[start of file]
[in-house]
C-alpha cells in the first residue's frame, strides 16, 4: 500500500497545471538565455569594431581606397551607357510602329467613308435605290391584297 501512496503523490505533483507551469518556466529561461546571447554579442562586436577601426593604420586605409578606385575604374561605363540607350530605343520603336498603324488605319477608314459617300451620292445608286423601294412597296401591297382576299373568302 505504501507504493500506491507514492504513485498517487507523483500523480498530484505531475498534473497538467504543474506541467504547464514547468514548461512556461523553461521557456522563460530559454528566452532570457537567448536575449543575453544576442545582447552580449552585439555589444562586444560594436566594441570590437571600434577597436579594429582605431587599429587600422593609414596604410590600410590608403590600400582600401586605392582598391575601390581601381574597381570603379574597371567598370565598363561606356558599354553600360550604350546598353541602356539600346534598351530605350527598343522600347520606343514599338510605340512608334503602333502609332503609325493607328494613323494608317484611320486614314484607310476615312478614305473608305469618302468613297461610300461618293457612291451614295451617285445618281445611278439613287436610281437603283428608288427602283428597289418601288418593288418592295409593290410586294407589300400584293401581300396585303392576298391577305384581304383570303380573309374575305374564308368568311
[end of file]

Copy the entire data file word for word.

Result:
[in-house]
C-alpha cells in the first residue's frame, strides 16, 4: 500500500497545471538565455569594431581606397551607357510602329467613308435605290391584297 501512496503523490505533483507551469518556466529561461546571447554579442562586436577601426593604420586605409578606385575604374561605363540607350530605343520603336498603324488605319477608314459617300451620292445608286423601294412597296401591297382576299373568302 505504501507504493500506491507514492504513485498517487507523483500523480498530484505531475498534473497538467504543474506541467504547464514547468514548461512556461523553461521557456522563460530559454528566452532570457537567448536575449543575453544576442545582447552580449552585439555589444562586444560594436566594441570590437571600434577597436579594429582605431587599429587600422593609414596604410590600410590608403590600400582600401586605392582598391575601390581601381574597381570603379574597371567598370565598363561606356558599354553600360550604350546598353541602356539600346534598351530605350527598343522600347520606343514599338510605340512608334503602333502609332503609325493607328494613323494608317484611320486614314484607310476615312478614305473608305469618302468613297461610300461618293457612291451614295451617285445618281445611278439613287436610281437603283428608288427602283428597289418601288418593288418592295409593290410586294407589300400584293401581300396585303392576298391577305384581304383570303380573309374575305374564308368568311